DiZoglio spent most of her primary campaign appealing to young, progressive voters in the state and capitalizing on already being an elected official from eastern Massachusetts. DiZoglio made headlines in 2018 when she broke a non-disclosure agreement on the Massachusetts House of Representatives floor in order to make a statement against NDAs. Since then, she has advocated in the legislature to support victims of NDAs. One of her campaign pitches was that as Auditor, she would audit the Massachusetts Legislature to root out the apparent corruption — corruption like the silencing she faced when she had to sign her NDA years ago. More on her auditor plan can be found here.
In the general election, DiZoglio faces fellow Italian American Anthony Amore, the head of security for the Isabella Stewart Gardner Museum in Boston.
I have one of DiZoglio’s lawn signs on my lawn back in Springfield, and they are the biggest lawn signs I have ever seen. She told me a couple months back at an event that she wanted a picture of her on the lawn signs, so voters understood that she was the Italian “woman” in the race. I like Sen. DiZoglio a lot and believe that she will use the full power of the Auditor’s office to seek and root out the corruption and systemic injustices within our state agencies.
I only know a little about Amore. I have yet to see him at a single event in the western part of the state throughout this campaign season — a fact perhaps reflective of commonly-held perceptions of the region’s importance. To be fair and honest, I had no clue who Amore was until I had to look him up to write this. I fully support DiZoglio.
Finally, in the Treasurer’s race, Deb Goldberg is running for re-election. Her only opponent is a Libertarian nominee, and third parties, like in the rest of the country, do not stand a chance in Massachusetts. I fully support her return to the office.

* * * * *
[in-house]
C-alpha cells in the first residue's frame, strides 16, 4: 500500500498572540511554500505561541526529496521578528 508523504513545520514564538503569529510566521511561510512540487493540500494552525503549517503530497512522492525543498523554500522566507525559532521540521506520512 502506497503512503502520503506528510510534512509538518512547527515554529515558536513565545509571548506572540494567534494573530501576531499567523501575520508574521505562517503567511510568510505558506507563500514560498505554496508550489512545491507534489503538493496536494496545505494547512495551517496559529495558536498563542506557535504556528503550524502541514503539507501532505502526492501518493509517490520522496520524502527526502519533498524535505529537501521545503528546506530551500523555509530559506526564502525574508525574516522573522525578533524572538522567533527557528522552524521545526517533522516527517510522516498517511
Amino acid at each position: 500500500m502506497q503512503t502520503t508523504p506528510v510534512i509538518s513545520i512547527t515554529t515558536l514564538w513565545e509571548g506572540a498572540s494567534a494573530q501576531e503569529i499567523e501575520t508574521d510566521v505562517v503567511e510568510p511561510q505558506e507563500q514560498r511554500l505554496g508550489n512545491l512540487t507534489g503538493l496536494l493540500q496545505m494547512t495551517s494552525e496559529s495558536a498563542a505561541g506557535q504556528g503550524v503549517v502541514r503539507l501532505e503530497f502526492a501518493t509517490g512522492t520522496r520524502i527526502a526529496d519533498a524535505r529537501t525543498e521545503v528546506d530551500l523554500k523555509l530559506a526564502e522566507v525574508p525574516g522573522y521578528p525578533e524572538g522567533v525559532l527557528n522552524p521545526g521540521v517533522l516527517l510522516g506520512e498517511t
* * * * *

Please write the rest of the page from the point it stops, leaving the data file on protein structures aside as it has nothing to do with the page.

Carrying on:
Also on the ballot are four questions. YES on Question One would establish an additional 4 percent state income tax on annual taxable income exceeding $1 million. I am voting yes because I believe that the wealthy need to pay their fair share.
YES on Question Two would expand access to dental insurance throughout the state and help begin to close healthcare inequities. I am voting yes on question two.
YES on Question Three expands the ability of retailers to sell alcoholic beverages. I am leaving this question blank because I am not of drinking age. A NO vote would not change any alcohol-related laws in the state.
Finally, Question Four. YES on Question Four would allow undocumented immigrants to apply for and receive a driver’s license in the state of Massachuesetts. The Massachusetts legislature has already passed this law and it will take effect in July 2023. A yes vote would keep the law in place and a NO vote would repeal it. I believe in expanding access to citizenship and the resources one can receive under it, so I am voting yes on question four and encourage everyone else to do so as well.
This column is being published just a week before election day! Please plan to get to the polls any way you can on Nov. 8 and make your voice heard!